Summary of Fearless Performance Reviews

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Performance reviews shape employees’ pay and promotions and affect their sense of self-worth. Managers detest performance reviews and have as much on the line as their staffers due to their overall responsibility for performance. The way most companies structure performance reviews brings out the worst in everybody. The more managers turn into posturing “my-way-or-the-highway” dictators, the more employees become surly, defensive obstructionists who feel threatened by evaluations they reject. Fortunately, you can take a better path to performance reviews by facilitating “performance-coaching conversations,” instead. Organizational experts Jeffrey and Linda Russell explain how to conduct performance reviews that actually improve performance. Their “fearless performance review” construct is a solid contribution to this process, even if some steps still sound a little scary. getAbstract recommends this productive path to those charged with review policy, HR professionals, and all supervisors and managers.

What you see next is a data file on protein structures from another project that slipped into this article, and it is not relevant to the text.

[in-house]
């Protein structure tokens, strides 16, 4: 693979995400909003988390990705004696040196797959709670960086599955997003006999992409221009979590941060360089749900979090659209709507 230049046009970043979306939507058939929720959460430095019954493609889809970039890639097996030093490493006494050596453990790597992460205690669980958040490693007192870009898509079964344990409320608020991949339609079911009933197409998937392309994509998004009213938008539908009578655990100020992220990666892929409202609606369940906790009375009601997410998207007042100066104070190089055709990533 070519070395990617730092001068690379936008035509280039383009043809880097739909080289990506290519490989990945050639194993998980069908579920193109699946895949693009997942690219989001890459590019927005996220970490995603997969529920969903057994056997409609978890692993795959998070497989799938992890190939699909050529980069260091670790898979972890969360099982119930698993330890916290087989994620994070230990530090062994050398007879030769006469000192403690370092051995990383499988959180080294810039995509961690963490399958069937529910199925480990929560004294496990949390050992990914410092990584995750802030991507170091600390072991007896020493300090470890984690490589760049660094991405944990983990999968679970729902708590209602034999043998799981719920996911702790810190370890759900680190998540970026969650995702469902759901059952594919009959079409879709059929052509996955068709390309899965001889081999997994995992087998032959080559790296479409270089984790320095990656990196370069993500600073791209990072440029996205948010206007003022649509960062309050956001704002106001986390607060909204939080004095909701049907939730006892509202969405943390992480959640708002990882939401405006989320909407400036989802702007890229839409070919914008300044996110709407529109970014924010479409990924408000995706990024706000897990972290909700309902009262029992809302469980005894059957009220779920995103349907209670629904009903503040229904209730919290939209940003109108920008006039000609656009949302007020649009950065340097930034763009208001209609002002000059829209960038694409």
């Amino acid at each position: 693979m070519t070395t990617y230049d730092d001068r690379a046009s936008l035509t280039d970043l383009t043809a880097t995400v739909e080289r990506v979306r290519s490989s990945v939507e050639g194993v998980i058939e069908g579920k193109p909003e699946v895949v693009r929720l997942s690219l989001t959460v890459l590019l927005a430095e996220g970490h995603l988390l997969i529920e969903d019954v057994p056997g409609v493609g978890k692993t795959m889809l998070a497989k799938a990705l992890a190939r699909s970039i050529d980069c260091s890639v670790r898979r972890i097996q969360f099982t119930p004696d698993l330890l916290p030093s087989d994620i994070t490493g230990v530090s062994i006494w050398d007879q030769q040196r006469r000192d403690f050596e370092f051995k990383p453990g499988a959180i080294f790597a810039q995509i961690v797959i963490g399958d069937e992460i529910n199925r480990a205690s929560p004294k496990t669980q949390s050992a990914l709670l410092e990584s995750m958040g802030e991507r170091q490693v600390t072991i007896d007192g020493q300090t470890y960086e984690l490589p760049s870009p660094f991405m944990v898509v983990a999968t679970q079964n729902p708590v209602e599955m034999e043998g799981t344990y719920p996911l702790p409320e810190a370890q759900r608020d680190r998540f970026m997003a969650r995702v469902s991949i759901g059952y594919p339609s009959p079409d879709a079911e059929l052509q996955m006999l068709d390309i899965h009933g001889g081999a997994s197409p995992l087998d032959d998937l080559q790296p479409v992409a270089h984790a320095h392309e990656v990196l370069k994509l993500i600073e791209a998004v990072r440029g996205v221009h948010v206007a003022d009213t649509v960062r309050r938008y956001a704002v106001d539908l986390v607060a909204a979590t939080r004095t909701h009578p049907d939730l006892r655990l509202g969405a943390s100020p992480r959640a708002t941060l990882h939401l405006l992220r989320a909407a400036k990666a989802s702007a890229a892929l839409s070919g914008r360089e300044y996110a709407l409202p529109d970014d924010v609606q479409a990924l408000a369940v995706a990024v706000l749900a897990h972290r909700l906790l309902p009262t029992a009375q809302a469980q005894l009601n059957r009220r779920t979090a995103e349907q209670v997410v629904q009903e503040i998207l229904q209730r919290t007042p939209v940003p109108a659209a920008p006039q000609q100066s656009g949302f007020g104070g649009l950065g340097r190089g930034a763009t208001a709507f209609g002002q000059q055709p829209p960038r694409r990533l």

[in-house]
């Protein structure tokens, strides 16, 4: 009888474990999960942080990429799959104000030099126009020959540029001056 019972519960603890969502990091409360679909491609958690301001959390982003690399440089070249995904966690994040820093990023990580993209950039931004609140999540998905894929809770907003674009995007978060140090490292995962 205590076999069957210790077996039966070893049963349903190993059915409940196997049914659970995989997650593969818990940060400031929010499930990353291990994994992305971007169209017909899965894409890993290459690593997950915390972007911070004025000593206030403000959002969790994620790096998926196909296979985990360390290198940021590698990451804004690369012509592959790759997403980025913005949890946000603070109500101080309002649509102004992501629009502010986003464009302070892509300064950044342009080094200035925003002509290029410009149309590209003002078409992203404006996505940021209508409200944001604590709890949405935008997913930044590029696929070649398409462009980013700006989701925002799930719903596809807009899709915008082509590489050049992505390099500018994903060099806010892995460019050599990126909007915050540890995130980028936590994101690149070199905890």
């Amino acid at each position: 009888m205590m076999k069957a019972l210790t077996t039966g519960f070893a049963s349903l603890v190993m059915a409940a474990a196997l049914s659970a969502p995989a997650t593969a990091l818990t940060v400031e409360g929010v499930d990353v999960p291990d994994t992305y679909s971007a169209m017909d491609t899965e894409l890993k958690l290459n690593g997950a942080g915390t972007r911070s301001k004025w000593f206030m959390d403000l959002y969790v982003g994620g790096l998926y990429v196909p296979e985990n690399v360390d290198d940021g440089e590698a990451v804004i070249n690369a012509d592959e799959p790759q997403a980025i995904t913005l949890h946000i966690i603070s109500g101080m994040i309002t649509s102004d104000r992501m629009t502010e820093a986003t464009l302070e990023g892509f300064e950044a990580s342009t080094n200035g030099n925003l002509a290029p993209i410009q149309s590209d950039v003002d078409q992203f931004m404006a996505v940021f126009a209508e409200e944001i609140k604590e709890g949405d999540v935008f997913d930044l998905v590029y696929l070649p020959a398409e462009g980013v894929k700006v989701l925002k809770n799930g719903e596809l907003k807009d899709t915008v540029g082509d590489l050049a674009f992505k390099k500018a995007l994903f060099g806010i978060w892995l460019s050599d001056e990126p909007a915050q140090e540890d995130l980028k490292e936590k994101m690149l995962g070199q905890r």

About the Authors

Jeffrey and Linda Russell are principals of Russell Consulting Inc. and the authors of nine other books, including Leading Change Training and Strategic Planning Training.



Reviewing Performance Reviews

Everyone hates performance reviews – the employees who face them and the managers who administer them. The biggest problem is performance reviews’ confrontational structure and judgmental style. Often, these reviews generate stressful conversations that make everyone uncomfortable; they stifle honest and open communication between supervisors and employees.

Because of performance reviews’ negative, pain-inducing structure, managers often delay them as long as possible. And staffers under review often quickly become defensive. They worry about their managers’ judgments and how the review’s findings will affect their status and remuneration.

Performance reviews are a fairly new phenomenon. They became popular during World War II as a result of the pioneering work of Fredrick Taylor, the father of “scientific management.” Taylor believed that employees could not be trusted to take charge of their own work. He told companies that managers should control the planning of all employees’ work activities. Most companies subsequently organized their workflow in adherence with Taylor’s principles. They instituted performance reviews in the...

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